For applications that need to recognize or classify located objects to take a specific action based on their location, an automatic identification mechanism is needed.
9. Mobile and Ubiquitous Computing 9 Properties Cost
Time Costs, Space Costs, Capital Costs
GPS: receivers usually cannot detect the satellites’ transmissions indoors.
Some tagging systems can read tags properly only when a single tag is present.
10. Mobile and Ubiquitous Computing 10 Location Sensing Techniques and Technologies
11. Mobile and Ubiquitous Computing 11 Basic Location Sensing Techniques
Triangulation can be done via lateration, which uses multiple distance measurements between known points, or via angulation, which measures angle.
Proximity measures nearness to a known set of points.
Scene analysis examines a view from a particular vantage point.
12. Mobile and Ubiquitous Computing 12 Sensor Technologies Active Badges locate objects only to the granularity of rooms, which act as natural containers for the infrared signals emitted by the devices.
Electromagnetic trackers can determine object locations and orientations to a high accuracy and resolution (around 1 mm in position and 0.2° in orientation). Short range and sensitive to metallic objects.
Optical trackers are very robust, and can achieve levels of accuracy and resolution similar to those of electromagnetic tracking systems. E.g.Laser scanning system for human body motion.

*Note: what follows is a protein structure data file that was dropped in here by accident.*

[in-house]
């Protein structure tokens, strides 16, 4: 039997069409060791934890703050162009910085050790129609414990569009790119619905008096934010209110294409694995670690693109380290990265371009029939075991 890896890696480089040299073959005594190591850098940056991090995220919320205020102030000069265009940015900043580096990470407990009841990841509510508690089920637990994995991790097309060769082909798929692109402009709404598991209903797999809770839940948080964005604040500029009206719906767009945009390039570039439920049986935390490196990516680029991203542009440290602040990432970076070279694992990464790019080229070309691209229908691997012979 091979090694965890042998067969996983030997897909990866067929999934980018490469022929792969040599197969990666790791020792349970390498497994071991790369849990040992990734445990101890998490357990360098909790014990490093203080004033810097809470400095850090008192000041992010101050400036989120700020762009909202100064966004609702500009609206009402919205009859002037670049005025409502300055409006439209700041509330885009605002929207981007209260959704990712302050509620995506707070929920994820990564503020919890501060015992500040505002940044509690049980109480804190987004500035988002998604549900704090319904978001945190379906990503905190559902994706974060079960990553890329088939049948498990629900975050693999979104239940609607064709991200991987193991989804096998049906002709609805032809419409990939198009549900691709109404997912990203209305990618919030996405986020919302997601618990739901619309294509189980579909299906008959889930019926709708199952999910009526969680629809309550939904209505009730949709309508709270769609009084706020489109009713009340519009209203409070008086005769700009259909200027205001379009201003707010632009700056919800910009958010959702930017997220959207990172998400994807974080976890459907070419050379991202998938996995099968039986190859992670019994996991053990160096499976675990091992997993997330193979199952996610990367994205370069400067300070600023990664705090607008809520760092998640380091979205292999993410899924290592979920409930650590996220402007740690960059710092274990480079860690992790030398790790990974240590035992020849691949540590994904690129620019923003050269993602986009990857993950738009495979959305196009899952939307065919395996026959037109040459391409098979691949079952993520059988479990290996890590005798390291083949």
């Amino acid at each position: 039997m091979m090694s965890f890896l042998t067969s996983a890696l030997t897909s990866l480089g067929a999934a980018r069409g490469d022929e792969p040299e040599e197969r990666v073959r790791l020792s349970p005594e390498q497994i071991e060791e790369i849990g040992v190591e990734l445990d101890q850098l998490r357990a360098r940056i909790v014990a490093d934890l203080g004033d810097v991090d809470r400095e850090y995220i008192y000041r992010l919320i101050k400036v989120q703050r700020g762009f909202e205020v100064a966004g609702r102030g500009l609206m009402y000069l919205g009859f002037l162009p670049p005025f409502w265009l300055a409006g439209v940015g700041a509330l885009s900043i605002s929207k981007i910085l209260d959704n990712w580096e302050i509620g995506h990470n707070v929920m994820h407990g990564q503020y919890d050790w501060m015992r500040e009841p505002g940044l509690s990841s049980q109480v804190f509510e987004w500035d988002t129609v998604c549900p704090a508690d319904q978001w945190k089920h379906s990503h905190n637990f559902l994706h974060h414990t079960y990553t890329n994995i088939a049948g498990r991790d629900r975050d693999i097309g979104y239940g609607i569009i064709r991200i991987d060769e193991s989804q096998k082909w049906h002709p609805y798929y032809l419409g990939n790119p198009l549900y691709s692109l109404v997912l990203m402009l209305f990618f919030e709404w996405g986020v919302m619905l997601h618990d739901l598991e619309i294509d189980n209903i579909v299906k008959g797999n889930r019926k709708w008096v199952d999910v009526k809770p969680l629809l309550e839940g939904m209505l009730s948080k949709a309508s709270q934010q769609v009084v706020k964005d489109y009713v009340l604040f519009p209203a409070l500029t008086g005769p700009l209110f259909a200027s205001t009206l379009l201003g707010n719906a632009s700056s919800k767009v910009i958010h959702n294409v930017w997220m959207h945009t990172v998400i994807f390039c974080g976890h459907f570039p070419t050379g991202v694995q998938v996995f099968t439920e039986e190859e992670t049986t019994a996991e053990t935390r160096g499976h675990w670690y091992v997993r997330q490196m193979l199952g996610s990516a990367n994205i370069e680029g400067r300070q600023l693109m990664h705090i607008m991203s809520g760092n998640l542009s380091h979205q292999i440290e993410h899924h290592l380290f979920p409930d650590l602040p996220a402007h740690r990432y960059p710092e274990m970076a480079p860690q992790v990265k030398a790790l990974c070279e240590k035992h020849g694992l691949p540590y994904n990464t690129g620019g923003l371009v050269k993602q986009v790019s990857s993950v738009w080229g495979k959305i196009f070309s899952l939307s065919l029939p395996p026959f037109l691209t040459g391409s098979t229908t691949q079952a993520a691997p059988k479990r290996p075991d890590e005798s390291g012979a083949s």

13. Mobile and Ubiquitous Computing 13 Sensor Technologies
Radio positioning systems such as Global Positioning System (GPS) and LORAN are very successful in the wide area, but ineffective in buildings because of the reflections of radio signals that occur frequently in indoor environments.
Location information can also be derived from analysis of data such as video images. (MIT smart rooms project).
14. Mobile and Ubiquitous Computing 14
15. Mobile and Ubiquitous Computing 15
16. Mobile and Ubiquitous Computing 16 Active Badge Tracking System Mike Spreitzer, Marvin Theimer
Xerox Plao Alto Research Centre
17. Mobile and Ubiquitous Computing 17
Small computing devices worn by personnel .
Each badge has a globally unique code periodically broadcast through an infrared interface.
The User Agent serves as a general policy coordinator for both the user’s privacy concerns as well as his context-sensitive customization concerns.
One user agent for each user.
The time between subsequent sightings of the same badge.
18. Mobile and Ubiquitous Computing 18 Badge Tracking The badge system consists of strings of infra-red sensors, mounted in the ceilings of rooms and corridors, that are periodically polled by programs running on workstations.